SKLearn in Production

Alright, I’m kind of in a time crunch this week because I took off for Labor Day weekend. As such I just want to write a quick little post so that you guys don’t think I’m slacking in my posting something every week on Wednesday. So this is basically a quick tutorial on how to go from a basic sklearn model, to a production ready model that is delivered up as a REST API. What we’ll need is:

  • Some training data
  • Sklearn
  • Pandas
  • A “pickling” function
  • Flask

So without further ado we’re going to use the hello world of datasets, the iris dataset. You may recognize it from posts like every tutorial ever. We’ll need some libraries to train a model. You can get them using the following code:

import pandas as pd
from sklearn.linear_model import LinearRegression
from sklearn.pipeline import Pipeline
from sklearn.preprocessing import PolynomialFeatures
from sklearn.externals import joblib
from sklearn.datasets import load_iris

df=load_iris()

Next we need to do a pipeline. Now I’m going to get on a soap box for a little bit. You absolutely need to do this inside of a pipeline. Anything that you are going to send to production needs to be inside of a pipeline! There is no substitute. Don’t try to change this. You have to build your models in a pipeline! Always use a pipeline! Let me repeat it one more time to get it into your head, and hopefully your heart. Production machine learning models go in a pipeline!

Okay, let me explain why. Pipelines are completely transferable. What do I mean by that? In a production server, you want your machine learning model to be plug and play. That way, you are never, ever, changing code on the server itself. You just supply a file to the server, and the code looks at that file for the machine learning model. That way, if you want to change out your model, or add a feature, or change the model from a logistic regression to a neural network, or, or, or. The server, only needs to be updated with a new file.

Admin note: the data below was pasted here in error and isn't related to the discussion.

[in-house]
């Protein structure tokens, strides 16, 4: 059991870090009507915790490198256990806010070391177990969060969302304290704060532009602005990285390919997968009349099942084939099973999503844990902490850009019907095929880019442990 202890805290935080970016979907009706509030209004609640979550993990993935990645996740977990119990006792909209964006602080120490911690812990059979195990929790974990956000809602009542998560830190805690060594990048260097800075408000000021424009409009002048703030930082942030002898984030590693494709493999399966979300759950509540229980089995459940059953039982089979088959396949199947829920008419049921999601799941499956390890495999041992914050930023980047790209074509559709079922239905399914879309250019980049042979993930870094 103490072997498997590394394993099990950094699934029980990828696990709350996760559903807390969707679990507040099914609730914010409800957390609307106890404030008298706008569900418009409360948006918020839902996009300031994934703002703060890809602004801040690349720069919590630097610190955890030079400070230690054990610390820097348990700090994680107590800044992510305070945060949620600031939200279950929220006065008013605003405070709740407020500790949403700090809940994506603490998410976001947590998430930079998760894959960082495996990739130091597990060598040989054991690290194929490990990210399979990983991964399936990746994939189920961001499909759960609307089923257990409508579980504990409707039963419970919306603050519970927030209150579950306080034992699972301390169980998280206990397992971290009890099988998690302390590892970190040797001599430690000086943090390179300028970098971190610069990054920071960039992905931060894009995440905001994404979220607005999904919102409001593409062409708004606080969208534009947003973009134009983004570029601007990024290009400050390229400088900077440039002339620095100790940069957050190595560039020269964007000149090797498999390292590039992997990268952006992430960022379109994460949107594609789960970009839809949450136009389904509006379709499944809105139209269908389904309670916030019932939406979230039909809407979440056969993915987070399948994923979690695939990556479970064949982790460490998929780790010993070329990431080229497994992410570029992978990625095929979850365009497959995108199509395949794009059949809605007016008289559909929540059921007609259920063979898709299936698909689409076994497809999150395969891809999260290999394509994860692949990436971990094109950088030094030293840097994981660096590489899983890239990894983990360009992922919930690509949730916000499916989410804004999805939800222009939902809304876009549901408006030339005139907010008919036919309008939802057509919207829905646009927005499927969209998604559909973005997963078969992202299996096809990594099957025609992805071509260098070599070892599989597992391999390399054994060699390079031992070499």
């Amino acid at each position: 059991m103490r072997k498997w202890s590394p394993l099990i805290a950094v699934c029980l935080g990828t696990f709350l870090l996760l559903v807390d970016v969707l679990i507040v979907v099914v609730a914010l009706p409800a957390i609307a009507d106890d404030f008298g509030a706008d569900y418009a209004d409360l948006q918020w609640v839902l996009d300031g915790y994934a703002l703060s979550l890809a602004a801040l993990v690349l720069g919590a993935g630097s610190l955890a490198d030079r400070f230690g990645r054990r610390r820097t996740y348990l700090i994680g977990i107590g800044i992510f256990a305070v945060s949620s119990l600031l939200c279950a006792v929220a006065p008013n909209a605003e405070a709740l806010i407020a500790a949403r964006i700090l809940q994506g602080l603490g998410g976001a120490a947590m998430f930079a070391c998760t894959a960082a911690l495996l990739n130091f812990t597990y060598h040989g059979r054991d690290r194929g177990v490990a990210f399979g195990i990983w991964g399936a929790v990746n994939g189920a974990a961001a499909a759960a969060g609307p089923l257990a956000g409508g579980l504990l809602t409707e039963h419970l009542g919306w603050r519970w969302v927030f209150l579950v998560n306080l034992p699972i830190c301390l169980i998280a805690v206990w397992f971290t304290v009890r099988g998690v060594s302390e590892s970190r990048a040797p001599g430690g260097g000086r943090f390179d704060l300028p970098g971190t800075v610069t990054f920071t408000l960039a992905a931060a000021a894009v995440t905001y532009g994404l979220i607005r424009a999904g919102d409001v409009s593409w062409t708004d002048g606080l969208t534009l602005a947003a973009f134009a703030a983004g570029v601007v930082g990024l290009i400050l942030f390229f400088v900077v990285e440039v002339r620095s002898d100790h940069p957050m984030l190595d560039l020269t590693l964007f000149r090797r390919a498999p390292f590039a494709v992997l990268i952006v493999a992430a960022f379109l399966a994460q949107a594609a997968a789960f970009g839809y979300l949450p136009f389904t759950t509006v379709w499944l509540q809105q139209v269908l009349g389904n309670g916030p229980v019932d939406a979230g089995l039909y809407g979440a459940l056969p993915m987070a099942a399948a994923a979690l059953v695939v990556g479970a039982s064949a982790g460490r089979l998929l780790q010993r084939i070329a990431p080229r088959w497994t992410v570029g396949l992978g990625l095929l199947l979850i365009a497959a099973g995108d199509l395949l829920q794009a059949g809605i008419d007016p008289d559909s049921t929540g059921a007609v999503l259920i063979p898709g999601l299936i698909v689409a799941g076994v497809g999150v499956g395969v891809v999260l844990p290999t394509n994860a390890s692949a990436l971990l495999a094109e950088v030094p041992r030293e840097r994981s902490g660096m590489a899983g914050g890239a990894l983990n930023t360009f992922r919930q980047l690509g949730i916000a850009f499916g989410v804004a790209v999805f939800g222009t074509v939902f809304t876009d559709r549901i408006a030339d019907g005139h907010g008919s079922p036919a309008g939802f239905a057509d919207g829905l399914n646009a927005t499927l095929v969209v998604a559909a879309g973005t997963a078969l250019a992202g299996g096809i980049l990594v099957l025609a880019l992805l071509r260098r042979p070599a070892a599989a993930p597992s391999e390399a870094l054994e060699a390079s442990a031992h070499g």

So let’s build a really dumb model. We’ll build a model that uses one feature, but we use a quadratic of a single feature. Here’s the code to do it in a pipeline:

lr=LinearRegression(fit_intercept=False)
pipeline = Pipeline([('square',PolynomialFeatures(2)),('lr',lr)])
pipeline.fit(df['data'][:,0].reshape(-1,1),df['target'].astype('float'))

print(pipeline.named_steps['lr'].coef_)

The last line prints the coefficients, of the fitted model. It prints out an array of 3 numbers. These are, in order, the intercept, the linear term, and the quadratic term. Here’s the output:

[-8.79995804  2.57637728 -0.15088507]

So what does this pipeline do? It takes a single feature as input, squares it, and submits both of the original feature and the squared feature to the linear regression. The already fitted linear regression, can then make a prediction.

Perfect, now let’s move it to production. All that we need to do, is save the pipeline as a file. We can do that with a single line of code:

joblib.dump(pipeline, '/home/ryan/model.pkl')